(2) Lord P--'s eldest son, G--, likewise believes the "murderd by his wife with an axe" story. He doesn't talk to the witnesses (including his brother, who may or may not have attended the funeral). G-- is appalled that Lady P-- got away with murder but likewise doesn't call the constable like a sensible person would..instead he forces her to agree to give up her jewelry, income, and houses. Lady P-- agrees to this because the constable and judges in her world are so TSTL that she is convinced they would look at the evidence, talk to the witnesses, and find her guilty.
(3) M-- is an unmarried mom with a small child for the majority of the book. Toward the end, she is suddenly married, to W--, and has been since before Lord P--'s death. No explanation is given; this appears to simply be bad continuity. If you accept the "married" assumption, then none of M--'s or W--'s actions throughout the book make any sense whatsoever.
(4) W-- vanishes into thin air immediately following his father's death, then appears toward the end of the book "returning from Canada". No one thinks it odd that he abandoned his wife and small child to starve. No one thinks it odd that neither W-- nor M-- mentioned that they were married.
(5) When W-- says that Lord P-- had committed suicide, and everyone (including G--) immediately believes him. G-- does not think it strange that W-- failed to mention this earlier.
(6) When lady P-- is thrown into the street with no means of support, she rents an expensive house (fully furnished) in London, taking A-- and M-- with her. Lady P-- at that point has enough money for a down payment, and to live comfortably for quite some time. All three women are supposedly going to "search for jobs", but this apparently does not include a M-- looking for another job as a servant (her previous job) nor A-- looking for a job as a companion/governess (her previous job); and no explanation is given why accused murderer Lady P-- thinks that someone would hire her for a prestigous job that could pay for the fancy town house.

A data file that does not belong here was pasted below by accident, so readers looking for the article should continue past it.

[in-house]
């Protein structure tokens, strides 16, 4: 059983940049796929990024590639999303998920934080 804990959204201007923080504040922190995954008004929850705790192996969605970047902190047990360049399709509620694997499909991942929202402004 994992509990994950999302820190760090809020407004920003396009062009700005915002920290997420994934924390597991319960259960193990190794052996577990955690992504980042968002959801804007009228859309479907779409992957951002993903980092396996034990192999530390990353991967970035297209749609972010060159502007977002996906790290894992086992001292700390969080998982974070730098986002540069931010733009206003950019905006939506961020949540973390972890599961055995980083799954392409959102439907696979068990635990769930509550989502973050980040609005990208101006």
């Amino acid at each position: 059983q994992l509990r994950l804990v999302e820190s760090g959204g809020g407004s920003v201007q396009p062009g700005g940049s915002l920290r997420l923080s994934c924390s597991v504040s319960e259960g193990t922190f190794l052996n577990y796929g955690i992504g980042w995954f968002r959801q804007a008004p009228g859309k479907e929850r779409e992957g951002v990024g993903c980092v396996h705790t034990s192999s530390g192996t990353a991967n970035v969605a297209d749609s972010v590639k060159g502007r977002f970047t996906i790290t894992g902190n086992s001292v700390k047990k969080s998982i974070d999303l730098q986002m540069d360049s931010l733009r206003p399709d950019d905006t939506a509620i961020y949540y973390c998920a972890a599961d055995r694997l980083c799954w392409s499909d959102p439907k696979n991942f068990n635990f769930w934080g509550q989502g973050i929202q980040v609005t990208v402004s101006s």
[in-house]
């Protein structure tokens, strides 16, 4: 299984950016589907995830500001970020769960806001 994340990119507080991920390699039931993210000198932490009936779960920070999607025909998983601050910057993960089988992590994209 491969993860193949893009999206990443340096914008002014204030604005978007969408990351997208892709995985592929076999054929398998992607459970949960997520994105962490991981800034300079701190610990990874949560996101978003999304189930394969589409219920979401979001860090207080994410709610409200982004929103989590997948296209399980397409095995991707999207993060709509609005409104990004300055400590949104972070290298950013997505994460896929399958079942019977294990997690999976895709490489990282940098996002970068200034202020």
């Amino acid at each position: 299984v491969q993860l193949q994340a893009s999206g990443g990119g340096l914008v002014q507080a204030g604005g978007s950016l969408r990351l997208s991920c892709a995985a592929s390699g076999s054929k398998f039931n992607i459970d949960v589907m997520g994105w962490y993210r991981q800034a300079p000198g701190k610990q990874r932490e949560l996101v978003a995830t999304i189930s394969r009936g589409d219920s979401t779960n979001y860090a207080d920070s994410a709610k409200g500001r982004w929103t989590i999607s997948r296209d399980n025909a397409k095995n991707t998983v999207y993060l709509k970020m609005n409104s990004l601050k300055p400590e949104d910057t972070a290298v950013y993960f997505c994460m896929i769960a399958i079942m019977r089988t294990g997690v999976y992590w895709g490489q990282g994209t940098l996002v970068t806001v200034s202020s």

(7) The first thing Lady P-- does in the novel is to go to a fancy ball, being held by Lord S--. Lord S-- has a scandelous past that he is trying to convince people to forget for the sake of his new wife. So when accused murderer Lady P-- shows up uninvited, Lord S-- dances with her, thus further tarnishing his reputation.
(8) Lady P-- and her soon to be lover Earl M-- openly leave the ball together in his coach (no chaperone), go to her house, and spend the night. Earl M-- leaves in the morning well past the point when many neighbors and servants are up and about. Despite this and other obvious behavior, no one in London notices that Lady P-- is Earl M--'s mistress.
(9) Lord P-- beats Lady P-- so badly that she miscarries all four of her pregnancies. Yet when she hears a woman scream in the same room as Lord P--, Lady P-- runs toward the room.
(10) When Lord P-- finds out that his son W-- married a servant (M--), he is so upset that he tries to murder either M-- or W-- (unclear to me). When W-- blocks the shot, Lord P-- commits suicide. This makes no sense, and no reason is ever given.

Save your money!
10 of 11 people found the following review helpful
2.0 out of 5 stars Find your copy at the library June 9 2010
By E.K. Irish - Published on
Format:Mass Market Paperback
This book is simply so-so. Balogh is really focusing on bringing her heroines into a more independent light, and I personally don't like it. This book is no exception. Yet again, the heroine seems destitute and throughout the book she begins to grow a spine. But as she develops independence and self-awarenes, the relationship (to me) suffers. The book suddenly becomes more about how the heroine can stand on her own, overcome her past, and attain freedom rather than about her love for the hero and what happiness that future would hold for her. I don't understand why so many of Balogh's heroines of late seem to have the conundrum of love vs. freedom. I guess it's my domestic, brain-washed self that sees that being more a male stigma than a lady's (especially in the regency era!). The whole Huxtable series, to me, is rather bland. And, sadly I'm simply going to stop reading Balogh until she writes something with the earth-shattering connection between two characters rather than two characters who think that "maybe this could work" in the last couple chapters of the book.

Thank goodness I got this from the library. You should too, and if you like it then you can shell out the money. But make sure it's worth it first.

On a side note, I am so tired of her overuse of italics. Enough already.